It’s about giving people the confidence to work on their own bikes in an environment where it’s ok to make mistakes. We’re not looking to rush people in and out the door just to get it done – it’s most important that they learn in the process. We love doing it too, even in rubbish weather we’re always here, it’s just so nice to interact with people of all ages, make connections and see people feel empowered by what they’ve learned. We also do a lot of signposting to other services like Re~Cycle, and we’ve built up a good network of people and resources.
How do you find Colchester and Wivenhoe as a place to get around by bike?
Jo: Pretty awful, except by the Wivenhoe Trail. Traffic speeds in Wivenhoe are quite high which makes it an unattractive place to cycle, it would change everything if the whole of Wivenhoe was a 20mph limit. Colchester is a pretty mixed bag – a lot of it is about knowing your way around what cycle paths there are so you can avoid the roads. If you don’t, then it can be quite confusing and intimidating.
Jay: The worst thing are the shared spaces (they both groan). The problem is with unsegregated paths you end up conflicting with pedestrians as there’s such a big speed difference – they just don’t work as a utility cycling route. It comes from a study that said they were the perfect solution… in very specific circumstances, and certainly not for utility cycling. Unfortunately this got misinterpreted and we’ve ended up with loads of them.
Jo: They are the worst of both worlds, they aren’t good for any mode of travel, but especially bicycles.
Compared to cycling in Holland it feels like cycling is a big deal – you spend so much time thinking about how to avoid roads or the best route to take, it can be quite nerve-wracking. Over there (in the towns and cities at least) there’s nothing really to worry about, you just get on your bike and go.
What’s the best thing about riding your bike?
Jo: There’s something about the sense of freedom it gives you. Over my lifetime that’s changed slightly – when I was a kid it was the sense of freedom to explore and take on adventures, but now it’s the freedom I have from not relying on my car and the positive and political change riding my bike can make on the world. It’s a good thing for society, for my health, for the environment and for my happiness. There’s just something very right about it.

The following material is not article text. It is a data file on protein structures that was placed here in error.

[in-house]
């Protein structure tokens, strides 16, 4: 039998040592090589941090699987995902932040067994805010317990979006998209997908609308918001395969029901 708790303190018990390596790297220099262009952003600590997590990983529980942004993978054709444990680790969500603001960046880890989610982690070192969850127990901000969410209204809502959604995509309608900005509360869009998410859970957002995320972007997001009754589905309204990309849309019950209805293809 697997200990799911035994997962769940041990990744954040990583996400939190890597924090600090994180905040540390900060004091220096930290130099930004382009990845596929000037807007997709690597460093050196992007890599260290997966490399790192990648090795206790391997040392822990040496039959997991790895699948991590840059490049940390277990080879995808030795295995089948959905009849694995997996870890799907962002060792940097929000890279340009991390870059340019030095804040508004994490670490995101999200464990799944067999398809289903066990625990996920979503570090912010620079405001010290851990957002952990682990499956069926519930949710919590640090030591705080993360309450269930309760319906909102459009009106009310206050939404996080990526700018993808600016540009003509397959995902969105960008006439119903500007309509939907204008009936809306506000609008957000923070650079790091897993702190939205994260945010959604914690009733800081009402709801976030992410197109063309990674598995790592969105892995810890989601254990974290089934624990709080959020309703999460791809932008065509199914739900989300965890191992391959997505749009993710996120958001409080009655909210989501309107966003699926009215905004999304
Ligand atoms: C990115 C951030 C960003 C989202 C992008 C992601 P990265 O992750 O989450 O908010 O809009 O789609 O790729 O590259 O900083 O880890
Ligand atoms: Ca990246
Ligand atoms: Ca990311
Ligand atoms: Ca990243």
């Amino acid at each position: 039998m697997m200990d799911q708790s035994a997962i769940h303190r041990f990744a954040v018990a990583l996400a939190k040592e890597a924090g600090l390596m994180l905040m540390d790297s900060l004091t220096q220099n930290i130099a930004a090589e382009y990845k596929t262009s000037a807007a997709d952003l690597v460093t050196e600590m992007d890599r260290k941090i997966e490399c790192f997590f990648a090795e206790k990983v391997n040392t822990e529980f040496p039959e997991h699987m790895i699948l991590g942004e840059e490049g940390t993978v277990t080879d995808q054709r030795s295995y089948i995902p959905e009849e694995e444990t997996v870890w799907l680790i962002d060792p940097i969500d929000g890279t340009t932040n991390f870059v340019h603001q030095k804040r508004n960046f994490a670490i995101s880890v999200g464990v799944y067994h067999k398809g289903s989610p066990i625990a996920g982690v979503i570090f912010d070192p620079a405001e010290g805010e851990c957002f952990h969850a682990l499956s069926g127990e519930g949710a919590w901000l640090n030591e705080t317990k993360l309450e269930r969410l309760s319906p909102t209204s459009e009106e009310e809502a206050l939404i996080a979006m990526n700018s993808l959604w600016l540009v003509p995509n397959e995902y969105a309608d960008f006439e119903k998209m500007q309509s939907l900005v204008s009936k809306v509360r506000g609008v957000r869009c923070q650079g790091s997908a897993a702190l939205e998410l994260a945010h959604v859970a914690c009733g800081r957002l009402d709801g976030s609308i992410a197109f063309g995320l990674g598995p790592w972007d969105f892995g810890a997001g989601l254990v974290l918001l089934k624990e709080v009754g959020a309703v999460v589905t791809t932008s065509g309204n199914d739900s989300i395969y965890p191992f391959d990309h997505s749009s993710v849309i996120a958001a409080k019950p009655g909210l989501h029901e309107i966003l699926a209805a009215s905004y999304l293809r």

Jay: When I was hit by a car I lost a bit of that sense of freedom, I’m a bit more nervous about riding, especially on the road. But I still love being outside, amongst other human beings, interacting with each other. In European cities you have that feeling, even though you’re not physically interacting with everyone, just being with them makes you feel good. I love riding in the countryside, but cities can feel joyful too without motor vehicles – Colchester could be that.
Jo: I love being in the natural world, enjoying the sunrises and sunsets, stopping on the spur of the moment to just take it in or look at something – It’s much harder to do that by car.
I want to say thankyou to whoever invented the bicycle!
And with that I finished the last gulp of my tea to steel myself for the ride home, and Jo and Jay opened the doors of Wivenhoe Bike Kitchen ready to help the residents of Wivenhoe fix their bikes. Thank you both for taking the time to meet me.
If you’re interested in learning to fix your own bike or would just like to find out a bit more, Wivenhoe Bike Kitchen are open every Monday from 7-9pm and Sundays from 2-4pm
You can also find them on Facebook https://www.facebook.com/wivenhoebikekitchen/